In Chile, more than one third of all health workers experienced a depressive episode, and nearly 15% of the medical workforce had thoughts of suicide. In Brazil, Guatemala, and Colombia, more than 1 in 10 doctors, nurses and community health workers experienced symptoms of severe depression.

And while these numbers vary by country, they gave us a sense of how dire the situation was across the region.

So two years later, we have learned many lessons on how to better support our health workers – especially how planning and investments can make a big difference.

Through our study in Bolivia, Chile, Colombia, Ecuador, and Peru, we gathered examples of best practices that are echoed throughout the region.

Securing essential protective equipment, like masks, gloves, and gowns, was critical to enabling health workers to do their jobs safely. PAHO worked to secure and ship these supplies to countries in our region.

Vaccines have also made a big difference in protecting our health workers, and we’ve been pleased to see that many countries gave health workers priority, in accordance with PAHO’s recommendations.

By recognizing the extra risks health providers faced from COVID in the workplace, some countries paved the way for new policies like hazard pay and life insurance to recognize health workers for their efforts.  

Colombia and Chile prioritized regular testing for health care workers, and they transitioned many older and pregnant staff to telemedicine work to protect them from infection.

Some places also revamped medical education to grow the cadre of motivated, well-qualified health personnel.

As countries continue to face the latest Omicron wave, these lessons must guide us as clinics and hospitals once again become full.

Now more than ever, we must ensure that health workers are protected with lifesaving COVID vaccines and receive priority for vaccine boosters, where available.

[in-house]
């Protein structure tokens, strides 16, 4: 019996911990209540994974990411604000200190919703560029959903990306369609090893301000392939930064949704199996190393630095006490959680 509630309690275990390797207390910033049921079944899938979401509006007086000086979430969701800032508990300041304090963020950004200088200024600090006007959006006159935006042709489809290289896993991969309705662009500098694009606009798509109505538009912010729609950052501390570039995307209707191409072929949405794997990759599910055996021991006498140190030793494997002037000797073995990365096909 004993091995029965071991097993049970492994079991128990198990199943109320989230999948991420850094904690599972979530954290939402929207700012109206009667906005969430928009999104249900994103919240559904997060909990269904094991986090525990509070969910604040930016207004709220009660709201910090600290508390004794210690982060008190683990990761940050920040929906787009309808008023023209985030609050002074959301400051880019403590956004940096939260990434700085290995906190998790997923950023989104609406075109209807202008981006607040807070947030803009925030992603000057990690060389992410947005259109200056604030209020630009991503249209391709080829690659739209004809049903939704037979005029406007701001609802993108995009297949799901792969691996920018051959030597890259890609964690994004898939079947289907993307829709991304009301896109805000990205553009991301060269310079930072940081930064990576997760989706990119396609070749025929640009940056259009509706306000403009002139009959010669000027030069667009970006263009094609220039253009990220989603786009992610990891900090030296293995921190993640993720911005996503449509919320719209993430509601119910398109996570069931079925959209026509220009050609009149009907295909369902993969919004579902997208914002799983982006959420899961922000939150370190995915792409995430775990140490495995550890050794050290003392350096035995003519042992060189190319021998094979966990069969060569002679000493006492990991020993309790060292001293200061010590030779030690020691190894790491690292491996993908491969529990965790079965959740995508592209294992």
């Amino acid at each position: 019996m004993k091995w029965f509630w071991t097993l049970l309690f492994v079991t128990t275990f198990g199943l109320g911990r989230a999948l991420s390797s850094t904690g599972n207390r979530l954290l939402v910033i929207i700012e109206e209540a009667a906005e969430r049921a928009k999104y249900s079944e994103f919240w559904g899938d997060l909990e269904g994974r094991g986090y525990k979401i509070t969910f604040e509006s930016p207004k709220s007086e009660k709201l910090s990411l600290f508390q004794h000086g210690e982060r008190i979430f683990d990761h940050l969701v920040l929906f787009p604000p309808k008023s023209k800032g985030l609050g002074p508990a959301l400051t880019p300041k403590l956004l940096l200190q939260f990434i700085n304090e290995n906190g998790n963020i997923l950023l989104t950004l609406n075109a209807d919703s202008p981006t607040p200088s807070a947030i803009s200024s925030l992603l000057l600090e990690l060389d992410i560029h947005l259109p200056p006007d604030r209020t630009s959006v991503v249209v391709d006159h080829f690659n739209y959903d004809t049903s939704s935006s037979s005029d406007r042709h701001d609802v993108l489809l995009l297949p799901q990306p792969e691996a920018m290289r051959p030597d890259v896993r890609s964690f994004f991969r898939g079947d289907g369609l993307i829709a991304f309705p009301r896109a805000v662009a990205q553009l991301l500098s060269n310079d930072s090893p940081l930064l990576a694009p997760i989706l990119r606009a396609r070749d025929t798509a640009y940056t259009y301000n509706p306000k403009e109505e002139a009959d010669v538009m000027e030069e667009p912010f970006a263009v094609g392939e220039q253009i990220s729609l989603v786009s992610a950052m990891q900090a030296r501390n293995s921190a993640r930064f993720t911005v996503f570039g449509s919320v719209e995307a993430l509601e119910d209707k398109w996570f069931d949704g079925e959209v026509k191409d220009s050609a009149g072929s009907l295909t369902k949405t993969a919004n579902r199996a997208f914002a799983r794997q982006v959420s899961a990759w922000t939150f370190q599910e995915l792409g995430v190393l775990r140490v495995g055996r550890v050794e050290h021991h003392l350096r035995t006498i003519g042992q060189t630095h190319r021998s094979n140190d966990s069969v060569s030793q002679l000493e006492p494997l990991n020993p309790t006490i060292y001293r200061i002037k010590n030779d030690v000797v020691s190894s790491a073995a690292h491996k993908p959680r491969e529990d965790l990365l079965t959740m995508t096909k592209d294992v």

While many places are doing this already, in Belize, Argentina, and St. Vincent and the Grenadines, more than 40% of healthcare workers have yet to receive their second dose of vaccine. 

Countries should also reevaluate their staffing needs, and hire more qualified health personnel, placing them where the largest gaps are.

They should follow the best practices that I outlined earlier – like modifying work environments to guarantee adequate working conditions, providing decent salaries and fair

 contracts, and creating spaces where teams can talk and engage in self-care practices.

As countries expand and update their workforce, they can count on support from PAHO’s Virtual Campus for Public Health, a learning platform where health workers can take a variety of courses and build on their skills to better face this pandemic.

More than 1.7 million health workers have already participated in training on the virtual campus, and 40,000 new medical personnel are joining every month.

All these actions will remain critical even if the pandemic’s acute phase winds down because investing in our health workforce should not be something that countries only do during an emergency.

Many of these changes can and should be made permanent.

Health workers are our frontline against COVID and against every other health risk we face in our lives.

They hold the key to protecting our communities today and as we face new health crises and challenges.

We must always protect and care for our health workforce because investing in our health workforce is an investment in all of us.